Skip to main content Skip to secondary navigation

The Precourt Institute for Energy is now part of the Stanford Doerr School of Sustainability.

Beyond Carbon Capture: Recycling CO2 to Decarbonize Steelmaking with Hydrogen and Photocatalysis

Main content start

Precourt Pioneering Project

Awarded in the area of Hydrogen for Decarbonization. Award start date: August 1, 2022.


Steel production today accounts for about 8% of global CO2 emissions. Steelmaking typically begins with ironmaking, in which iron oxide ores are successively reduced in blast furnaces with carbon monoxide into pig iron, generating CO2 in the process. Processed coal (coke) is used as the source of CO, and the resulting CO2 leads to the high carbon footprint of the process. This method still accounts for over 85% of the steel produced annually, so decarbonizing this process will be necessary to achieve emissions reductions goals of the future. In this work, a new strategy that uses hydrogen and solar-driven photochemical reduction of CO2 back into CO to produce water will be explored (see figure). This will help to decarbonize the blast furnace method of steel production.

Project Goal

This project aims to decarbonize 85% of steel extractions. To do this the team proposes a new CO2 recycling chamber that uses green hydrogen and plasmonic photocatalysis to regenerate carbon monoxide – the reducing fuel for ironmaking. The team will use computational methods to study catalysts, synthesize and characterize CO2-reducing nanoparticles, and optimize the reactions for performance in a reactor at laboratory scale. This approach will integrate advances in plasmonic photocatalysis, out-of-equilibrium chemical reactions, and green hydrogen into the ironmaking process. This project has the potential to significantly reduce CO2 emissions from the steelmaking industry with a scalable approach that builds on existing infrastructures. If this project is successful, it could lead to a new strategy to decarbonize existing blast furnaces through the use of hydrogen and solar-driven photochemistry.

Tasks and Timeline

The team aims to recycle CO2 in steelmaking to reduce the energy consumption and CO2 exhaust from both blast and shaft furnaces. The following tasks will be carried out:

  •  Computational design of plasmonic pathways for CO2 hydrogenation

The team will use computational methods to determine how the energy and spatial distribution of plasmons for the photocatalytic reduction of CO2 depend on the size (2–10 nm) and composition of the nanoparticles. These calculations will be experimentally validated using in situ transmission electron microscopy and spectroscopy in reactive CO2 environments.

  • Characterize & scale the CO2 recycling:

The team will use a home-built photo-catalytic reactor to test the relationship between particle size, composition, illumination wavelength, and reaction performance – both in the CO2-recycling chamber and the iron oxide-reducing furnace.

  • Connect CO2 recycling to optimal ore reduction:

The solid-gas chemistry of the iron ore reduction will be explored alongside optimization of the flue-gas reactor. A combination of electron and X-ray advanced characterization will map how the extent and kinetics of the 3-step reduction chemistry depend on the starting materials and flue gases. How candidate gas compositions (H2, CO2, and CO) change the kinetics of blast-furnace reaction will be resolved and how CO-dominated recycled gas changes the multiscale diffusional mechanisms of the reduction, will be understood to optimize the catalysts to maximize iron reduction.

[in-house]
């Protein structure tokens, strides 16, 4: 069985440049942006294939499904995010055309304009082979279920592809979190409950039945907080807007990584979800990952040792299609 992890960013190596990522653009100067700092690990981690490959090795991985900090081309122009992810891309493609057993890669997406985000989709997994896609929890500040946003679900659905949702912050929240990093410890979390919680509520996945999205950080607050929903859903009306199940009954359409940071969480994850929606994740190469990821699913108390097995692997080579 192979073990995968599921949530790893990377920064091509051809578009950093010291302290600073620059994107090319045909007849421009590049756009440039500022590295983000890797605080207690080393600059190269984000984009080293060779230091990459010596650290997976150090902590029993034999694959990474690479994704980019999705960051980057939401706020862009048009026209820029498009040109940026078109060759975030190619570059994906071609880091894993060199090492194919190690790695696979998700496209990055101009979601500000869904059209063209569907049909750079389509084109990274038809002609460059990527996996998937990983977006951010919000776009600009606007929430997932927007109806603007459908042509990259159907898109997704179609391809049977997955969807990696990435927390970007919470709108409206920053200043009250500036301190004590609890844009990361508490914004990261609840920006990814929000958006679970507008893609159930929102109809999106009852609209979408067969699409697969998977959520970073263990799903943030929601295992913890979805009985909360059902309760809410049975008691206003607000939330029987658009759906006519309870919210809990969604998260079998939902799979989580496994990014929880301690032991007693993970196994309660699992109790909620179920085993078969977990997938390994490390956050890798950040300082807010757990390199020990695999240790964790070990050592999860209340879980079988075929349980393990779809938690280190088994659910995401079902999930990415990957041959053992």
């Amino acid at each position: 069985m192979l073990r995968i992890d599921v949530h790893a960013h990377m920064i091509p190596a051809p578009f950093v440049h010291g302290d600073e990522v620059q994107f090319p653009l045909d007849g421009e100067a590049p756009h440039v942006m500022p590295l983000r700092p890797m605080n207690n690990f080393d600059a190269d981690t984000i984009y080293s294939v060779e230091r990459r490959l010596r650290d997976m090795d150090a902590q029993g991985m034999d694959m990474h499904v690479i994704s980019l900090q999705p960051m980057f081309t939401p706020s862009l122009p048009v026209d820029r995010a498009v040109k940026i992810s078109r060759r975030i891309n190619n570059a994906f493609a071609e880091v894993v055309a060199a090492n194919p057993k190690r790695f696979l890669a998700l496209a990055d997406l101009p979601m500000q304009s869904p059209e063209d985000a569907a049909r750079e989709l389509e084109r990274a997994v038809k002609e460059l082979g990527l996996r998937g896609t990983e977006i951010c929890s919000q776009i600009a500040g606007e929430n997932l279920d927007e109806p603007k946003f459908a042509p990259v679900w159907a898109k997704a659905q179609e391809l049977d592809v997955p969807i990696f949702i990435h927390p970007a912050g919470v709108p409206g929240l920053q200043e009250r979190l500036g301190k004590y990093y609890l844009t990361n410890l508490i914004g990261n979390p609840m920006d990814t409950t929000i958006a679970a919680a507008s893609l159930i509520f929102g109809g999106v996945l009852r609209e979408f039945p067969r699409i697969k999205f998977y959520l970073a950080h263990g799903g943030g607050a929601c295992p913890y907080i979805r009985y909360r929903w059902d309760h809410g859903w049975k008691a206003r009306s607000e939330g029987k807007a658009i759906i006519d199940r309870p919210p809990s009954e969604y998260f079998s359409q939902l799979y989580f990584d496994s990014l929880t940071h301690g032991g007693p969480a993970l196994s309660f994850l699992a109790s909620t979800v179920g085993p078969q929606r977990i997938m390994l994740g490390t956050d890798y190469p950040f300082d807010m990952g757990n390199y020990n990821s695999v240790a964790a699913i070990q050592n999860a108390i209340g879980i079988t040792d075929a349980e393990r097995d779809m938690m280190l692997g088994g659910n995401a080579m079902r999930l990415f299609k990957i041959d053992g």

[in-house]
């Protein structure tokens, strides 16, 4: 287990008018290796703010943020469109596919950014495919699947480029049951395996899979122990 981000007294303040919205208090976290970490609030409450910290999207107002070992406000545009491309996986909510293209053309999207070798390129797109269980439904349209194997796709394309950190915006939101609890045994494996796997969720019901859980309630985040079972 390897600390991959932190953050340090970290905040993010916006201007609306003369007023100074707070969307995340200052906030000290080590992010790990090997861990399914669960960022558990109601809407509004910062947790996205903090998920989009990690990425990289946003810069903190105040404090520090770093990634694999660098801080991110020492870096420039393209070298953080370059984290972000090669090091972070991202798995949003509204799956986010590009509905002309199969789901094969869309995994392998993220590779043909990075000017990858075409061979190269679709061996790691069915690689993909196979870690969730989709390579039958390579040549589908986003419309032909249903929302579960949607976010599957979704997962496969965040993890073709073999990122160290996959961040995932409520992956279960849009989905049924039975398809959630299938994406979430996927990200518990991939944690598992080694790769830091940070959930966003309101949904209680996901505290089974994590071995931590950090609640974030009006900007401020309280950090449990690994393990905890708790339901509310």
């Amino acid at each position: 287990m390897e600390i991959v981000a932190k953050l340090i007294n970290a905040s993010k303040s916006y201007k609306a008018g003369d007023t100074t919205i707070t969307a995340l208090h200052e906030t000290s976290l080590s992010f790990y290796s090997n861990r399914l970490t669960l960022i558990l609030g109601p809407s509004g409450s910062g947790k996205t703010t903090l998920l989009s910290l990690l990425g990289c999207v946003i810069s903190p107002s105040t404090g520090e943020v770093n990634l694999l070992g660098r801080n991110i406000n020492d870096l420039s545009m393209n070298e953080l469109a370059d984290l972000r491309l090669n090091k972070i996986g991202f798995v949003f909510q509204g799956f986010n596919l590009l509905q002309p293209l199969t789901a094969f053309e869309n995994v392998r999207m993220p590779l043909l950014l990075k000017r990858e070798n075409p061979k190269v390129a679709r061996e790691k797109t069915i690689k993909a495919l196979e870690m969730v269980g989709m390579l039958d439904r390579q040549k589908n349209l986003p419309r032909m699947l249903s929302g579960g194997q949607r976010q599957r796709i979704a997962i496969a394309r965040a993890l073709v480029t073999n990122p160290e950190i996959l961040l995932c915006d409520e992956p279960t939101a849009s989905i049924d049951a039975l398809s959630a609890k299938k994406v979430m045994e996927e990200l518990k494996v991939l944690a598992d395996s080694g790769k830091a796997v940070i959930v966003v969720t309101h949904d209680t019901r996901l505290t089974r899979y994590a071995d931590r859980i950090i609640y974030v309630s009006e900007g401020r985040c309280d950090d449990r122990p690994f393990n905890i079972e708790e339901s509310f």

1. L. Yuan, B. B. Bourgeois, C. C. Carlin, F. H. da Jornada, and J. A. Dionne. 2023. Sustainable Chemistry with Plasmonic Photocatalysts, Nanophotonics 12, 2745

2. B. Bourgeois, C. Carlin, D. Angell, D. Swearer, W. Cheng, A. Dai, L. Yuan, J. Dionne. 2023. Linking  Atomic and Reactor Scale Plasmon Photocatalysis in Acetylene Hydrogenation with Optically Coupled ETEM, Microscopy and Microanalysis, 29, 1298

3. A. R. Altman, S. Kundu, and F. H. da Jornada. 2023. Mixed Stochastic-Deterministic Approach for GW Calculations, Physical Review Letters. 

4. C. C. Carlin, A. X. Dai, A. Al-Zubeidi, E. M. Simmerman, H. Oh, N. Gross, S. A. Lee, S. Link, C. F. Landes, F. H. da Jornada, and J. A. Dionne. 2023. Nanoscale and ultrafast in-situ techniques to probe plasmon photocatalysis, Chemical Physics Reviews. 

5. X. Zheng, S. Paul, L. Moghimi, Y. Wang, R. A. Vilá, F. Zhang, X. Gao, J. Deng, Y. Jiang, X. Xiao, C. Wu, L. C. Greenburg, Y. Yang, Y. Cui, A. Vailionis, I. Kuzmenko, J. llavsky, Y. Yin, Y. Cui, and L. Dresselhaus-Marais. 2023. Correlating Chemical Reaction and Mass Transport in Hydrogen-Based Direct Reduction of Iron Oxide, PNAS. 

Team Members

Felipe H. da Jornada
Felipe Jornada's research aims to predict and understand excited-state phenomena in quantum and energy materials. To make reliable predictions on novel materials, he relies on high-performance computer calculations based on parameter-free, quantum-mechanical theories developed in his group. 

Leora Dresselhaus-Marais
Leora Dresselhaus-Marais studies how modern methods can enable new opportunities to update "old-school" materials processing and manufacturing for sustainability. This includes designing new microscopes and using them to get a deeper view into the extraction, forming, and functional properties of metallic materials.

Jennifer Dionne
Jennifer Dionne's research develops nanophotonic methods to observe and control chemical and biological processes as they unfold with nanometer-scale resolution, emphasizing critical challenges in global health and sustainability. 

 Xiaolin Zheng
Xiaolin Zheng's research focus is on the development and testing of novel materials for energy and propulsion applications.